Class Counsel filed a response to the new Objections. (Doc. No. 1694.) In their response, Class Counsel alleged that it appeared that the signatures of Mr. Blanchard and Ms. Dorego on various documents had been forged. Mr. Oleksow, a certified Forensic Document Examiner, opined that Blanchard's signature on the March 22, 2013 declaration filed in support of his first objection was written by a different writer than any of the three Blanchard signatures submitted in connection with his second objection. (Oleksow Decl. (Doc. No. 1694-3) ¶ 14.) Oleksow also observed that the signature on the declaration filed in support of Blanchard's second objection "is written slowly and deliberately with hesitation, pen lifts and termor in the line flow." (Oleksow Decl. ¶ 16.)

Mr. Oleksow also compared the signature of Ms. Dorego on her claim form in this case and her purported signature on a declaration filed in a different litigation in the District of New Jersey (Brody v. Merck). He observed: "Different styles are noted and no significant similarities are noted." (Oleksow Decl. ¶ 20.) However, due to an insufficient number of signatures for comparison purposes, Mr. Oleskow could not reach any definitive conclusion regarding identity. (Id.)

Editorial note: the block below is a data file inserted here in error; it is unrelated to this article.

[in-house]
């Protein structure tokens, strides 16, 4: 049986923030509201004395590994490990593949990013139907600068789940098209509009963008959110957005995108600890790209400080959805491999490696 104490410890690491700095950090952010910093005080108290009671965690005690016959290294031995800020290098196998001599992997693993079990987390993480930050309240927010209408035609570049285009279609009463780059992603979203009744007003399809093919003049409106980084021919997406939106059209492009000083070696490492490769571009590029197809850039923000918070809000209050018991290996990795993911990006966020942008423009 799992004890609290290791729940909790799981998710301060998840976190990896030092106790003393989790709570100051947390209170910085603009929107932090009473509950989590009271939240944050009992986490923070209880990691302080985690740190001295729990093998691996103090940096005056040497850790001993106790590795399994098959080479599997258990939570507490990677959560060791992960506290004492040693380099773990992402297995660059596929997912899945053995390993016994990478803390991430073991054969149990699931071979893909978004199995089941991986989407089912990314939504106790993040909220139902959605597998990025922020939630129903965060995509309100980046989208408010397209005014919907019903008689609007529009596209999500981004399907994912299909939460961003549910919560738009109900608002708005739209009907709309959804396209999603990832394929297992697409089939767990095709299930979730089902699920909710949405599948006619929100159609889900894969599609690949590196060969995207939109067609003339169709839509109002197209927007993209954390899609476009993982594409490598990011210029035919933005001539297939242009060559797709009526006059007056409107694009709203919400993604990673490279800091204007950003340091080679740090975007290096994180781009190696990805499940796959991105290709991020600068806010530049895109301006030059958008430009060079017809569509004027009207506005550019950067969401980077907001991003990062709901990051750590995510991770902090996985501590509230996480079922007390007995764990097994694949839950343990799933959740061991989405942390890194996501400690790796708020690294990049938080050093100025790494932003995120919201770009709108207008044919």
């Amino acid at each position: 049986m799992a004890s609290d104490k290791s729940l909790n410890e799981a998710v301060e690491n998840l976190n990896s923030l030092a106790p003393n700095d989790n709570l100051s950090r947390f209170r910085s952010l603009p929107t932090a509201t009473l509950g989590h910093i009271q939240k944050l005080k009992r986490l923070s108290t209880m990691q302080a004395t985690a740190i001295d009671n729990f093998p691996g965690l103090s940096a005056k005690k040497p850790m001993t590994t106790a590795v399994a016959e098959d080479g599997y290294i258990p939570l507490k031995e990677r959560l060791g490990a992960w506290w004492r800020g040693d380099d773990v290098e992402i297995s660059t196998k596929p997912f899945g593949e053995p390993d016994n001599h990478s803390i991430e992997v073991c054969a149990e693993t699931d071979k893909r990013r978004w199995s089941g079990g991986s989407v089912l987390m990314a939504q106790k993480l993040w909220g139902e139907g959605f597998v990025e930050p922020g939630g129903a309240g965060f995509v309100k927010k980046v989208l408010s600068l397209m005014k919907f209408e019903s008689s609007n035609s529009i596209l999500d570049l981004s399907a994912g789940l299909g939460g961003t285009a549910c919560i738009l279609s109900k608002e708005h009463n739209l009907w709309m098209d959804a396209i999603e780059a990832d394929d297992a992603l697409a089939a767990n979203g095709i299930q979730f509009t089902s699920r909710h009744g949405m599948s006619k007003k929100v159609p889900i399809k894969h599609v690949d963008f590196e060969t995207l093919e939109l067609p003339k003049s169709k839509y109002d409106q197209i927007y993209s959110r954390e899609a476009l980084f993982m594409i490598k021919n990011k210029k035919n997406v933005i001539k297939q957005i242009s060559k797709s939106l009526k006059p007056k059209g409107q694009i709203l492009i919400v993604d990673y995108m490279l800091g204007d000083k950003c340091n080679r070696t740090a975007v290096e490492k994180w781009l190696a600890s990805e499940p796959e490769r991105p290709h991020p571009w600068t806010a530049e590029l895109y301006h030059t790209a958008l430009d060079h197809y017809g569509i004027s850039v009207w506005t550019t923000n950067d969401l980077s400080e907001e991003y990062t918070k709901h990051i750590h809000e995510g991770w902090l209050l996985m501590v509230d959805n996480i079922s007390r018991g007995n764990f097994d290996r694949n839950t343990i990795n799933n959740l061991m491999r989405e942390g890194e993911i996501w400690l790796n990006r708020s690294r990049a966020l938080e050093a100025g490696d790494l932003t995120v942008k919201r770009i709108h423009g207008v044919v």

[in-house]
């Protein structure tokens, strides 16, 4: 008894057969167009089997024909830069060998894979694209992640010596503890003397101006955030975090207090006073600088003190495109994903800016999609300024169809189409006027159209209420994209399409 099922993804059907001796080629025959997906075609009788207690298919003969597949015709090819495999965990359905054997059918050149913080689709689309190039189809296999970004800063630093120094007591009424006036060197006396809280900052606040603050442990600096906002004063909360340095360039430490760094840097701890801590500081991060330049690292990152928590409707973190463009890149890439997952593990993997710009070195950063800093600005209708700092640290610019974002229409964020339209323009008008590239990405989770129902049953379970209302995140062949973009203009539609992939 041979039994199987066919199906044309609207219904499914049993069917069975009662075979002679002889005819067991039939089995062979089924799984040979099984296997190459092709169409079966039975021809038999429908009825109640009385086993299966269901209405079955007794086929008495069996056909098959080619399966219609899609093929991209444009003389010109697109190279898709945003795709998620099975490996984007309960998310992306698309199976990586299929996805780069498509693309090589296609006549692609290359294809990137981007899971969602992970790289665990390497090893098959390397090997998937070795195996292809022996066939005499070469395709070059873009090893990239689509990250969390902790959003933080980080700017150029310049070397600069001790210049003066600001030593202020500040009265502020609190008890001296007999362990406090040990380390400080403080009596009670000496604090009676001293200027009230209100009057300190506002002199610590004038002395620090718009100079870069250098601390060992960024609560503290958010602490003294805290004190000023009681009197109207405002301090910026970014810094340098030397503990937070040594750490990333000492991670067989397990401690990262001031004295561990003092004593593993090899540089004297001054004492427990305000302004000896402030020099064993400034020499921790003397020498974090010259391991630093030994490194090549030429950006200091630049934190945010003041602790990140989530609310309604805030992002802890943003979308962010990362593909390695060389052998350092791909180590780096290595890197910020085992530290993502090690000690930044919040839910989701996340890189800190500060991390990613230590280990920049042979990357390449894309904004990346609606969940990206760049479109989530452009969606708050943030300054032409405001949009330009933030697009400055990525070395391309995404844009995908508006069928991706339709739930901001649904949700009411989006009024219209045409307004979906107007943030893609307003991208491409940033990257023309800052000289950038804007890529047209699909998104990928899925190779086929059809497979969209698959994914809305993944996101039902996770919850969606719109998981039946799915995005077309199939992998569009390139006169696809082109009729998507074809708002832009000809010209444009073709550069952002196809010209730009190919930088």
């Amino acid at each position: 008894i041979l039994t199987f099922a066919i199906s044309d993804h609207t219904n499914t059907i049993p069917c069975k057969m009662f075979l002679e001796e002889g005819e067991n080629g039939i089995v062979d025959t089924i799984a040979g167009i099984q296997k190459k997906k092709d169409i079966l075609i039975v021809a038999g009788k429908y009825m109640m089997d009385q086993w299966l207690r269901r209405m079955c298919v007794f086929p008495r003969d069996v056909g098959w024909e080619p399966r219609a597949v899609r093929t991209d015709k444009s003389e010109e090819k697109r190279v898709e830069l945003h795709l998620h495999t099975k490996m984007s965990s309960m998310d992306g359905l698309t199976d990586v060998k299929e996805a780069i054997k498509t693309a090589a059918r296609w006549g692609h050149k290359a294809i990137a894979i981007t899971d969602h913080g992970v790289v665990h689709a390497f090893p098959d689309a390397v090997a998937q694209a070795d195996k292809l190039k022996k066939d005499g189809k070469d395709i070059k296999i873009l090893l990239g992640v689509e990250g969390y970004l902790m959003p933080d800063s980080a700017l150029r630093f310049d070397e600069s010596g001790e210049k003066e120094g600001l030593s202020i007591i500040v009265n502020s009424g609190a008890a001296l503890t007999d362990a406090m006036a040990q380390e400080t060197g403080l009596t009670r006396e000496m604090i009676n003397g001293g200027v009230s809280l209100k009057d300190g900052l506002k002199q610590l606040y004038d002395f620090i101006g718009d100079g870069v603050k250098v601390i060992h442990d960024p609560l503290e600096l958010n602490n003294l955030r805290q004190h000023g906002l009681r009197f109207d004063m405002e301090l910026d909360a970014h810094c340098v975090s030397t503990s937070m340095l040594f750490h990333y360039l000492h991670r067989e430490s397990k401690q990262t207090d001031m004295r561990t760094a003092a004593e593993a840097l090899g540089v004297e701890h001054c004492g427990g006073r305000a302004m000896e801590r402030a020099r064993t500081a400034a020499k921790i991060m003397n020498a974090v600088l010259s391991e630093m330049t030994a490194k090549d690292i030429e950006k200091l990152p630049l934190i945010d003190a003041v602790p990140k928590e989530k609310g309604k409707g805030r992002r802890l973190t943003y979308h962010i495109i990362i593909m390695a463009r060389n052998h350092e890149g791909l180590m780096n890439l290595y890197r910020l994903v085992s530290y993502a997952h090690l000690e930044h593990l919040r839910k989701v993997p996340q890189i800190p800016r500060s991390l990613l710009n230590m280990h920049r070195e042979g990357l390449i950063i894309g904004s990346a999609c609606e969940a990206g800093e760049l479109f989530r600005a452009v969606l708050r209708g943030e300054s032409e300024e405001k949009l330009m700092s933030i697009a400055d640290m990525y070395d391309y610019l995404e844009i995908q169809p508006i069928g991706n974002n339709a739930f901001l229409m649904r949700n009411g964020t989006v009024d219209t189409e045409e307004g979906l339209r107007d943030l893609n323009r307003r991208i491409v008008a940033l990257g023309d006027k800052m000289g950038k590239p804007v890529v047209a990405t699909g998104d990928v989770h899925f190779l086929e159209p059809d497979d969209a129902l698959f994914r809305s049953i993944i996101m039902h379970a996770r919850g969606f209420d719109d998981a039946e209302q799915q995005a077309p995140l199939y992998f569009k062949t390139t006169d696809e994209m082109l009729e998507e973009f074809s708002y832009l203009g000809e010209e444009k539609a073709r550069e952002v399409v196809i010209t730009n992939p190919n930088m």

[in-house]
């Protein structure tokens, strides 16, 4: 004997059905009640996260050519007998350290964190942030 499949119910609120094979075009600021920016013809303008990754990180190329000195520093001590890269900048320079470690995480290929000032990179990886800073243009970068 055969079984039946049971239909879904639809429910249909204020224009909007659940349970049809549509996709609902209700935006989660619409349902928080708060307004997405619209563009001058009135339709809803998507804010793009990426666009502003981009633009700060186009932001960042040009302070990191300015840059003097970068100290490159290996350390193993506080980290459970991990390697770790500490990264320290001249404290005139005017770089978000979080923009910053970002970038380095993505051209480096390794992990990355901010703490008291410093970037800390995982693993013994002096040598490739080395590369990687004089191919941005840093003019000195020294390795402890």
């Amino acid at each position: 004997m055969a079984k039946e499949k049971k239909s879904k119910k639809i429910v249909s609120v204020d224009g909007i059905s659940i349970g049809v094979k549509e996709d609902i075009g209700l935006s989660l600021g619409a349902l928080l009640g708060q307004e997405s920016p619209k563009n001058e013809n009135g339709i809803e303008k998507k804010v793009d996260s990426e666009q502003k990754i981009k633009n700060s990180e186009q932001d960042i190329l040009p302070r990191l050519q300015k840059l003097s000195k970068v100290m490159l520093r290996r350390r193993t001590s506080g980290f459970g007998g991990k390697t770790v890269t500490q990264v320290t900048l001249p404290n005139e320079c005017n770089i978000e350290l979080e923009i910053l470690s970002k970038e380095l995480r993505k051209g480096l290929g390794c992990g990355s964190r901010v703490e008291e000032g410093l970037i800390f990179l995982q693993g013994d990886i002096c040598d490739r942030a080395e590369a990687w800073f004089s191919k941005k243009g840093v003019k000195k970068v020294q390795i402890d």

Responding to Class Counsel's allegations of forgery, Mr. Blanchard filed a notarized affidavit (Doc. No. 1705-1) in which he explained that he authorized Mr. Bandas and/or an employee of his firm to sign his name to certain documents, including his declaration in support of the first objection. Mr. Blanchard stated that he personally signed the other documents submitted in this case.

Ms. Dorego also filed a notarized affidavit (Doc. No. 1702). She declared that she personally signed the claim form in this case. As for the signature on the declaration filed in Brody v. Merck, Ms. Dorego explained that she gave permission for someone else to sign her name because she was traveling that day.

At the final approval hearing, the Court ordered Ms. Dorego to show cause why her objection should not be stricken for lack of standing. (Tr. of Hr'g on October 22, 2013 (Doc. No. 1714), 23:25-24:1.) Mr. Palmer informed the Court that Ms. Dorego would not appear at any evidentiary hearing regarding standing. (Id. at 25:14-18.) Consequently, the Court struck Ms. Dorego's objection. (Id. at 26:2-12.) The Court also struck the objections of Mr. Blanchard and Ms. McBean for lack of standing. (Doc. No. 1711.) At the end of the final approval hearing, the Court set a schedule for briefing regarding whether the Court should issue an order to show cause for Rule 11 sanctions or other types of sanctions against Mr. Bandas, Mr. Palmer, and/or anyone else.

II. DISCUSSION

Plaintiff Andrew Dremak requests that the Court issue an Order to Show Cause why Mr. Bandas and Mr. Palmer should not (1) be referred to the United States Attorney's Office; (2) be referred to the regulatory authorities of their respective state bar organizations; and (3) be sanctioned for violating Fed.R.Civ.P. 11. As discussed below, the Court denies Plaintiffs' request because it is doubtful whether the ...